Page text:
Photo by Alan Light

Remember when moustaches were cool? For those who weren’t paying attention, it was back in the 1980s when Tom Selleck–sporting that signature facial hair–ruled the T.V. airwaves as private investigator Magnum, P.I. Most guys old enough to shave (or who thought they were) tried to proclaim their manliness with a Magnum-style moustache. We thought 128 kB of RAM and the 5 1/4″ floppy drives on our IBM XT personal computers were pretty neat, too.

The early 80s were also the last time many consumers thought that contact centers–or call centers, as they were known then–were cool. People appreciated being able to call businesses if they had a question about their bill or needed product information (remember, those were the Dark Ages before the internet). But as related in a noted white paper, contact centers soon became more about minimizing costs than providing exceptional customer care. And of course we started getting annoying telemarketing calls in the middle of dinner.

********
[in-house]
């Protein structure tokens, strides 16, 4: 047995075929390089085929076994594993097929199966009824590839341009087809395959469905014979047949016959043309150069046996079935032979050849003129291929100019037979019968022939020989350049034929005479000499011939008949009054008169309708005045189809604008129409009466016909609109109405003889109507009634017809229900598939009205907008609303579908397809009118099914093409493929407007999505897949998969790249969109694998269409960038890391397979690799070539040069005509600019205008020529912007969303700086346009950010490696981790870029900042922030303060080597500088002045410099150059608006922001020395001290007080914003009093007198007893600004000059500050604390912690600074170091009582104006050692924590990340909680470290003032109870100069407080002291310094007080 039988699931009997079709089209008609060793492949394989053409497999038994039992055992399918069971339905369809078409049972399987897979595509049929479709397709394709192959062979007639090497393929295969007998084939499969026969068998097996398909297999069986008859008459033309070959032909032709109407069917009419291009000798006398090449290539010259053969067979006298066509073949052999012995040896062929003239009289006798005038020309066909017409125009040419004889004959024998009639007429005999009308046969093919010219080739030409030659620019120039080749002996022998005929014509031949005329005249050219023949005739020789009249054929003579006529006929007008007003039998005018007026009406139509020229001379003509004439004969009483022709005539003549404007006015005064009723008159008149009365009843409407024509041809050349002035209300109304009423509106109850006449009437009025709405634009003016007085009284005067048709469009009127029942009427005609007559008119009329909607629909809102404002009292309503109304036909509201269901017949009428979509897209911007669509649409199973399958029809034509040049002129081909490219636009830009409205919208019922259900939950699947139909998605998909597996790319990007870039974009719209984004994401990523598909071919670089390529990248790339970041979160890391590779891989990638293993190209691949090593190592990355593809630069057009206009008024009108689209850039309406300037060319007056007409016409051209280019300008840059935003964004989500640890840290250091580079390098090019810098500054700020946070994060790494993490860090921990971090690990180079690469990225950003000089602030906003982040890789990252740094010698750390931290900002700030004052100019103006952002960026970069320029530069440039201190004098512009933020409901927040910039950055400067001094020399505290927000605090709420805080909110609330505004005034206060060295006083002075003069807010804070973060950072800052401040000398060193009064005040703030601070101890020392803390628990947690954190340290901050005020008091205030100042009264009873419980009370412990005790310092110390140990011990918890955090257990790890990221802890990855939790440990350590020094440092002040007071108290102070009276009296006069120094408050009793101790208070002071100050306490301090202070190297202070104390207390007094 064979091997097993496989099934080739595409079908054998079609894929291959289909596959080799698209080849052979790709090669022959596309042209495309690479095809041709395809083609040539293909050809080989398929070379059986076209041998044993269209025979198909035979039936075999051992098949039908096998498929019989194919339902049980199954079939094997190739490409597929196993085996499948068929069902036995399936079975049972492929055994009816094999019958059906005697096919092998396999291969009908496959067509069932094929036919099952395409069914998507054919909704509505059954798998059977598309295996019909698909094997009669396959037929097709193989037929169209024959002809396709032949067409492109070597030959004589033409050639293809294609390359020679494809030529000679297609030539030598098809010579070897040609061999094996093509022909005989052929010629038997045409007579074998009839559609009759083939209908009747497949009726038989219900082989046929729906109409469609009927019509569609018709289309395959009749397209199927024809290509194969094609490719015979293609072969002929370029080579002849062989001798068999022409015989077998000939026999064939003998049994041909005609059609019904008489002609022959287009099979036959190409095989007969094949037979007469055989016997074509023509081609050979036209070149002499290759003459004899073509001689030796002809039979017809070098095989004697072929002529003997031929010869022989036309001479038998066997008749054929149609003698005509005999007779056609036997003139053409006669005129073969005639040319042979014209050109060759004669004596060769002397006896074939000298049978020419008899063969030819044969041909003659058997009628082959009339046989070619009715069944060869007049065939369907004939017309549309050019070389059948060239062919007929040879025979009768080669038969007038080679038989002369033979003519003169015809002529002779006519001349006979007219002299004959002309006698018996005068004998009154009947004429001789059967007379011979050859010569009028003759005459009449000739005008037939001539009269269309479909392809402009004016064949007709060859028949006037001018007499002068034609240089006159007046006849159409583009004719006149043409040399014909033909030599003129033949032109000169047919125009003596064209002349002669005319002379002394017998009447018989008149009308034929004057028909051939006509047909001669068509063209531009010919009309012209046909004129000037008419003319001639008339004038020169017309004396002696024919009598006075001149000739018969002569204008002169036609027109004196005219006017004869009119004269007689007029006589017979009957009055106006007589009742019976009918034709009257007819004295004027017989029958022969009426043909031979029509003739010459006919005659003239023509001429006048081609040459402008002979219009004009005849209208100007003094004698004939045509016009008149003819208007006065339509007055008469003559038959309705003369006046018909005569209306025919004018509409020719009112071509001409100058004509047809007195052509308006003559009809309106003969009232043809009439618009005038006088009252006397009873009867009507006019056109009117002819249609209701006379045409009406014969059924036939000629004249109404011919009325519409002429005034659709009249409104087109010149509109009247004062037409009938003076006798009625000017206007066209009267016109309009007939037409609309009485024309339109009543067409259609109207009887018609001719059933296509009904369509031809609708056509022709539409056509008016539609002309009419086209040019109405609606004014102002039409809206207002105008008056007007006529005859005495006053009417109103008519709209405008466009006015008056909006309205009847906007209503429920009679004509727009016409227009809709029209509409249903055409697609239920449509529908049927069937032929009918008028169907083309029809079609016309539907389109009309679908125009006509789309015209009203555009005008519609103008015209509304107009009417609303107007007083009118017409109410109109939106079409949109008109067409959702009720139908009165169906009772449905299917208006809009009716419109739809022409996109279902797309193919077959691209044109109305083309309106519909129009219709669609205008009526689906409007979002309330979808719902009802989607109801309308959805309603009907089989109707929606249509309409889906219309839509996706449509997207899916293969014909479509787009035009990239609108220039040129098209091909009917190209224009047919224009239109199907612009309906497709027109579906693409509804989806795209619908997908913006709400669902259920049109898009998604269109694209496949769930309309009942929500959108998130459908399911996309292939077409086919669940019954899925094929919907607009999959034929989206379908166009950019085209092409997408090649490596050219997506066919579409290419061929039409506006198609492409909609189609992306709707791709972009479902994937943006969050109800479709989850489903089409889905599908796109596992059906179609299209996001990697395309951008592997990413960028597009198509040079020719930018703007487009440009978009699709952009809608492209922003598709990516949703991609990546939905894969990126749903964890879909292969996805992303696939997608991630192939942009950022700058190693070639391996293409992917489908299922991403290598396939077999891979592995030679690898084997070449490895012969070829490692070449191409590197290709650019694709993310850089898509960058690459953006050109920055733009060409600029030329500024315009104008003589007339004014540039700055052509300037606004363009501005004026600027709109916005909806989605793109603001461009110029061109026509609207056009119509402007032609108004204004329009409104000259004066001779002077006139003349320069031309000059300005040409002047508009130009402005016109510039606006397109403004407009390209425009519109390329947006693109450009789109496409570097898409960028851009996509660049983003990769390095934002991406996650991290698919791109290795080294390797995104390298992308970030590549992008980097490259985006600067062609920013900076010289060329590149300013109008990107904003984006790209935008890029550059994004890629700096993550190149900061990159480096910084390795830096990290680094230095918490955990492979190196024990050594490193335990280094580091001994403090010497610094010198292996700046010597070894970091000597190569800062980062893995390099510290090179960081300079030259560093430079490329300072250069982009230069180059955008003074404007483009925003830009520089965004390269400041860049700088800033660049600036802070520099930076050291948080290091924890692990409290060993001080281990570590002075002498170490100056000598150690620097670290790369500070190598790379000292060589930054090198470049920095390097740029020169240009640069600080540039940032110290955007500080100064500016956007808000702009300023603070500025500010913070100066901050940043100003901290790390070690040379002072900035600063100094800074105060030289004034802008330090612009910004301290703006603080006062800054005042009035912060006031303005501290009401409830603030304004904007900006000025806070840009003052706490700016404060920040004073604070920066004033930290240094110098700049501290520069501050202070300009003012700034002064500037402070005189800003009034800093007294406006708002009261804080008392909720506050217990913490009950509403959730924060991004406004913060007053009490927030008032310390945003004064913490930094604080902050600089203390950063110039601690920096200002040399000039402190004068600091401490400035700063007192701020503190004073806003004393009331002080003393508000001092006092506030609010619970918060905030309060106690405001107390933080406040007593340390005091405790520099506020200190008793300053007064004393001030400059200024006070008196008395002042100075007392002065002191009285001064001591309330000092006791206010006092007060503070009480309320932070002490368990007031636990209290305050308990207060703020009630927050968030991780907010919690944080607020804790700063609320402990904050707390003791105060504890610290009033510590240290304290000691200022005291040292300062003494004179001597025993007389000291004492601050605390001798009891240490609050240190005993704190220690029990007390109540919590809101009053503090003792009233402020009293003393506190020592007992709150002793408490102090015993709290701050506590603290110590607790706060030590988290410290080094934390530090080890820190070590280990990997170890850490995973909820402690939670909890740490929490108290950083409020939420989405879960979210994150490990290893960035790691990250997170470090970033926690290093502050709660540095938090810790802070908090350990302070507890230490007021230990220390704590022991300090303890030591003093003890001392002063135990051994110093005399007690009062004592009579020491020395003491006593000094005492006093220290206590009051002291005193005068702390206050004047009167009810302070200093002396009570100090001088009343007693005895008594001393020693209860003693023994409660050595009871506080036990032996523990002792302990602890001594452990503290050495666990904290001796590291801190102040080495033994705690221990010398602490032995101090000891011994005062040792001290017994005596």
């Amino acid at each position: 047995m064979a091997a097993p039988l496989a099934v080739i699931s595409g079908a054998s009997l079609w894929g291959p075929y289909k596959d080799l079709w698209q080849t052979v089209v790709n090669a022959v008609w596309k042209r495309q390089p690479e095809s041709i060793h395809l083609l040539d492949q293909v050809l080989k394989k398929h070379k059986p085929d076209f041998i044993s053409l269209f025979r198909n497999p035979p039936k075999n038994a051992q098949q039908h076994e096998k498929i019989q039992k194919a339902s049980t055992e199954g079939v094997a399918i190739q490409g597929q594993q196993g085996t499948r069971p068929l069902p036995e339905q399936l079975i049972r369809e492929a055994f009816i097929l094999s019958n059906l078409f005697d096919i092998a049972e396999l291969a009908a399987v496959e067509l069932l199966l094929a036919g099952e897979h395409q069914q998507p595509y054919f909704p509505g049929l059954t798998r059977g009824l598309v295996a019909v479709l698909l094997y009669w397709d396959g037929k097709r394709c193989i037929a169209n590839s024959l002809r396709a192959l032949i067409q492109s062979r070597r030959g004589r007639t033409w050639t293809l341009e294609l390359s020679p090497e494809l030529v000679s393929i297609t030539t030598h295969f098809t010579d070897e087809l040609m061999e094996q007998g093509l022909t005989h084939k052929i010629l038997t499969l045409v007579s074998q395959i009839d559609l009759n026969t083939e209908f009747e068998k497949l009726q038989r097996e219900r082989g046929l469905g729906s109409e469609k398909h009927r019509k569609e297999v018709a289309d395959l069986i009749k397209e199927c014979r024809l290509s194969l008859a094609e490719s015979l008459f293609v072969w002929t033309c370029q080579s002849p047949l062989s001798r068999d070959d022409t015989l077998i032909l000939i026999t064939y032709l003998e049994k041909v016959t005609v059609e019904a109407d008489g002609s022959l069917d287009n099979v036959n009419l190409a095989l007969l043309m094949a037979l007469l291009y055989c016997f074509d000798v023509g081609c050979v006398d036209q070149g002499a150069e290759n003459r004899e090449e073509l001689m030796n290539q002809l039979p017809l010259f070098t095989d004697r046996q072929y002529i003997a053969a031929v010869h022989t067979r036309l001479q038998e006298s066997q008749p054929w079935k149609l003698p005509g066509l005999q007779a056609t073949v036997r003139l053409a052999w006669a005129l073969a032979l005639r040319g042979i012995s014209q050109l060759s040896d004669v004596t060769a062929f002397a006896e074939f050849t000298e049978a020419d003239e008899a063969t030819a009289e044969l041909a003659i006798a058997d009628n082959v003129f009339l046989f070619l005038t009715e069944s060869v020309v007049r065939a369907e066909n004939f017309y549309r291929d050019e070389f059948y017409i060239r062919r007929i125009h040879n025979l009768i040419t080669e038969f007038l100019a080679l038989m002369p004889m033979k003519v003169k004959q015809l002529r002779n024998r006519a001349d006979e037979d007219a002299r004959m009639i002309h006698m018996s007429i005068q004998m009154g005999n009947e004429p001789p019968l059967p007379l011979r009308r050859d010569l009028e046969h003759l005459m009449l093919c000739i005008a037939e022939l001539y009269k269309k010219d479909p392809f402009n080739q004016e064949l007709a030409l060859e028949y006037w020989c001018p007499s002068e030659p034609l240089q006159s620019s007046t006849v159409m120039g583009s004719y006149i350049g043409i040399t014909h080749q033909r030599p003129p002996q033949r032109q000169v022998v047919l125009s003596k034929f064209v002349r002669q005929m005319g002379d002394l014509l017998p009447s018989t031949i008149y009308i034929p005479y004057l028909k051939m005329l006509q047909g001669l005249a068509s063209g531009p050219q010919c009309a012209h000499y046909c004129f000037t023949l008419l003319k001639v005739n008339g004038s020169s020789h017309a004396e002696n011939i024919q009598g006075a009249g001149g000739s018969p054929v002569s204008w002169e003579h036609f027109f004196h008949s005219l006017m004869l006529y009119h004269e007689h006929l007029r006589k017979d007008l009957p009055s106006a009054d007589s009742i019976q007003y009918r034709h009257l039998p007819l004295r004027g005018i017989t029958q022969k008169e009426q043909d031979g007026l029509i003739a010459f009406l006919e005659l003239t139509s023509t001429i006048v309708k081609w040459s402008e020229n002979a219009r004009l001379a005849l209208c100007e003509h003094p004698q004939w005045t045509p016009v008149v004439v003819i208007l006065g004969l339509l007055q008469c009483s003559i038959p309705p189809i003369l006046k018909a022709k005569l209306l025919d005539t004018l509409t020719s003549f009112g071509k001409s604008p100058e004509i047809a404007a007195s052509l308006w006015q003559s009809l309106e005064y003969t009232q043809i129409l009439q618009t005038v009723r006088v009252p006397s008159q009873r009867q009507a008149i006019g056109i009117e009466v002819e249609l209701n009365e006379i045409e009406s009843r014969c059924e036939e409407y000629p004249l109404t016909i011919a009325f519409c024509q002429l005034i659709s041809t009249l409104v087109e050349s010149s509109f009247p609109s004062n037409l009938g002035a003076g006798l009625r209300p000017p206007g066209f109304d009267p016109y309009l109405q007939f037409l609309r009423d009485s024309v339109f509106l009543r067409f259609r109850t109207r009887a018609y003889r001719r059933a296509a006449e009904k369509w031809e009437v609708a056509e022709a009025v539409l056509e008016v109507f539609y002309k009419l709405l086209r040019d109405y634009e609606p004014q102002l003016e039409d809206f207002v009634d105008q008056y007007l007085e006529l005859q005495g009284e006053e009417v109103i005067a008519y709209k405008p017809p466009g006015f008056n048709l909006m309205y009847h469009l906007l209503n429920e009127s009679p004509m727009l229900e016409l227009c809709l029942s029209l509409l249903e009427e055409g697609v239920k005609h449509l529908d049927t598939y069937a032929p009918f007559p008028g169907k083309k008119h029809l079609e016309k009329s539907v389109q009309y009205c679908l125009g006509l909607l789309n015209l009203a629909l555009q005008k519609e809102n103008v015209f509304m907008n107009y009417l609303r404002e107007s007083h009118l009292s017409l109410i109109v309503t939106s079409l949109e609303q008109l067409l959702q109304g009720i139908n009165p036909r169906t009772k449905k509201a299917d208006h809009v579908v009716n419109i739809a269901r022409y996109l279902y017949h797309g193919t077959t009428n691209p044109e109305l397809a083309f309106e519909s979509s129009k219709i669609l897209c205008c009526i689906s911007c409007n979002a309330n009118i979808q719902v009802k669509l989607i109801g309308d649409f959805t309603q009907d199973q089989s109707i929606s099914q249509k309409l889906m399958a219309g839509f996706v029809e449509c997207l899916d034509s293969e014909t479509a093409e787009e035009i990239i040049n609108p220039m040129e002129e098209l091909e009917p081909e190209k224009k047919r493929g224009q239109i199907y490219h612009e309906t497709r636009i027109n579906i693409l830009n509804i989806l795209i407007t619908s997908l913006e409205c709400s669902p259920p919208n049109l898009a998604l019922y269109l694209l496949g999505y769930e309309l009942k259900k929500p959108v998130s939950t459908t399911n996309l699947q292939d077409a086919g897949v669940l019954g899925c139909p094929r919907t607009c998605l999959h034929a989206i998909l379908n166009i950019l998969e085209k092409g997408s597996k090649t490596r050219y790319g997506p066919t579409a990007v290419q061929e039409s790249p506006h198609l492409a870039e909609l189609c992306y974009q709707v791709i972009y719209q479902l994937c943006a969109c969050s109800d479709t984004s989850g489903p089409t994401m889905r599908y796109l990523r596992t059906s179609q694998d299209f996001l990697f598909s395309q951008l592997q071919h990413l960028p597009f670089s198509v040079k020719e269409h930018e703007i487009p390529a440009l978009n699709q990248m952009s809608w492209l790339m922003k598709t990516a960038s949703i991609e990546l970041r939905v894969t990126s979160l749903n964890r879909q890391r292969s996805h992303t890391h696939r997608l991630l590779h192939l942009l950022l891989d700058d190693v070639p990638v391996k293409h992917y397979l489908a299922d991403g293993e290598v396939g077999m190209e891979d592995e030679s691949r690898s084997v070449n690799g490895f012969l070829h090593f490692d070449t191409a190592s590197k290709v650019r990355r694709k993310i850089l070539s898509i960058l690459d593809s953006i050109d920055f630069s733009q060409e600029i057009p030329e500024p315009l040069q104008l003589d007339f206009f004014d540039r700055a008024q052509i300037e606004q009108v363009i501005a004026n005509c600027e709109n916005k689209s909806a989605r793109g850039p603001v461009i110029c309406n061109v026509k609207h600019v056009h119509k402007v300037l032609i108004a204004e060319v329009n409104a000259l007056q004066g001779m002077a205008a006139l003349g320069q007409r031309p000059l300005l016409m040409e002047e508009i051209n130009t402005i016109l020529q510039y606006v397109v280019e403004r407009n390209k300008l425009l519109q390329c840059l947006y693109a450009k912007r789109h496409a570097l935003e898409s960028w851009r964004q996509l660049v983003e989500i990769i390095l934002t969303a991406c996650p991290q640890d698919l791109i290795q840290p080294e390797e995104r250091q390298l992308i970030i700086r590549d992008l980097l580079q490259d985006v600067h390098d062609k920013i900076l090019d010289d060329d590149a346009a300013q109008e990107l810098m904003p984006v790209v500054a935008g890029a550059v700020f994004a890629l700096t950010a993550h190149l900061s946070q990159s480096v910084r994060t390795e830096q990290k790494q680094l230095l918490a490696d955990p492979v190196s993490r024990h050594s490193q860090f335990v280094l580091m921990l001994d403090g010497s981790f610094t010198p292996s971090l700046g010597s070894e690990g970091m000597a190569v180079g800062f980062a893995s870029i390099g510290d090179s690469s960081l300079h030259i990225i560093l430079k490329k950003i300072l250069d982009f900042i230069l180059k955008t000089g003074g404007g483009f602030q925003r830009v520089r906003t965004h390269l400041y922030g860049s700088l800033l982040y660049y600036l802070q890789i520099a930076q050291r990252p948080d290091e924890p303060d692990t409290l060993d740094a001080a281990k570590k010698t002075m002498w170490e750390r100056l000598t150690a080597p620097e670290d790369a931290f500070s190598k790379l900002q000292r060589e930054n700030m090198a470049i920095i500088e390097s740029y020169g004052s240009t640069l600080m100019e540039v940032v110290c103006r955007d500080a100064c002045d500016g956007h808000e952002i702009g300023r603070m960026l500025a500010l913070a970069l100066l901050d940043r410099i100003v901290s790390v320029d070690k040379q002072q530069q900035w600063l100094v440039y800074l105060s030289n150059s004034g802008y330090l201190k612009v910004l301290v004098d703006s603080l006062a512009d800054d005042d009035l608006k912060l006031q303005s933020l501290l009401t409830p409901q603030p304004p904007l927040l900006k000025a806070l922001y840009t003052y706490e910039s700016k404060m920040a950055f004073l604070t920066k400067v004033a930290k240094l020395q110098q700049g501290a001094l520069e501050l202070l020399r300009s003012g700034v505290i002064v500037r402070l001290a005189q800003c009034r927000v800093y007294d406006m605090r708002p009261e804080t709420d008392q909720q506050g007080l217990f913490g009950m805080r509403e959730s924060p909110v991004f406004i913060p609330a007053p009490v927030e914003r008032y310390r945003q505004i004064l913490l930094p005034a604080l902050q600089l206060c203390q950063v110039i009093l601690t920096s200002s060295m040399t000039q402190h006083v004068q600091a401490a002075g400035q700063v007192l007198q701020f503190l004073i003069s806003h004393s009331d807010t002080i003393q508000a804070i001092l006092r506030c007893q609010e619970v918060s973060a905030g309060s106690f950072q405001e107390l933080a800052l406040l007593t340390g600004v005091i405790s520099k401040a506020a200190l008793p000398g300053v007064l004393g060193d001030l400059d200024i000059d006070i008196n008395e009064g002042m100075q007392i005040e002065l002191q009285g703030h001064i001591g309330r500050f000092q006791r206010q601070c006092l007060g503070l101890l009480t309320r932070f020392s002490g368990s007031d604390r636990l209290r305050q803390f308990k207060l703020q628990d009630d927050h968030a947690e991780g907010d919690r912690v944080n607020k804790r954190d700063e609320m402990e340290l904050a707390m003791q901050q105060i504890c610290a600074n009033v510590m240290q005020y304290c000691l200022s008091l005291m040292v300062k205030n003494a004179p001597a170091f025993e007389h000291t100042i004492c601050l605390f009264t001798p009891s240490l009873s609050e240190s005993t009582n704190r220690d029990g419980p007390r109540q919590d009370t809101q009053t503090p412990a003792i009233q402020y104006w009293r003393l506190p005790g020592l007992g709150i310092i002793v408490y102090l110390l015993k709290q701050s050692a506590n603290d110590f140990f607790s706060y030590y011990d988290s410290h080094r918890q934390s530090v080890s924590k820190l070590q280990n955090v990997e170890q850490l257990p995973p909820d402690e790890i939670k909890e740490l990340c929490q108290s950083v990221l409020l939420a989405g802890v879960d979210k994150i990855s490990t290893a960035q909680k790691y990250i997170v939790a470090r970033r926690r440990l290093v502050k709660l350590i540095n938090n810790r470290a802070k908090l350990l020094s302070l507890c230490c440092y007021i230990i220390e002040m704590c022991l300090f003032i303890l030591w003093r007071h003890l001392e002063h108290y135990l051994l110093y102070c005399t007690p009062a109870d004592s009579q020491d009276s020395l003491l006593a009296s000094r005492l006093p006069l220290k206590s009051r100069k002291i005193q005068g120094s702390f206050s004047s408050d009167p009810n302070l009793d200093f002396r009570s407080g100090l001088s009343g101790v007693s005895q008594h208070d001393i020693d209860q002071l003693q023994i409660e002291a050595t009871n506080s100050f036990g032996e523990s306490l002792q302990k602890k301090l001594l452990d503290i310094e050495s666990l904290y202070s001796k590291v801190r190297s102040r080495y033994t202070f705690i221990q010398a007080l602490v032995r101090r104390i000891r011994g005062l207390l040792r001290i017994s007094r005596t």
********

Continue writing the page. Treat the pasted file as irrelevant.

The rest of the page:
In the last couple of years, however, customer care has begun to swing back in favor of the customer.

Even though businesses continue striving to cut expenses and operating costs, today’s customer collaboration solutions let them do so while still providing outstanding customer service. What does this look like?  Top businesses differentiate themselves by ensuring a consistent, high-quality experience regardless of how, when, where, and why consumers choose to engage with them.

Key characteristics of this new customer experience include:

  • Reduced customer effort as they interact with businesses and organizations.
  • Persistent context and data as the customer traverses multiple care channels such as the web, IM, social media, and video.
  • Personalized customer journeys that reflect who they are, what specific assistance they need, and how they’ve engaged with the business previously.

After some thirty years, contact centers are cool again. If only moustaches were!  (Disclaimer: The author has rocked a moustache since 1982)

Learn more about how your business can offer the new customer experience here.


Jeff Campbell

No Longer with Cisco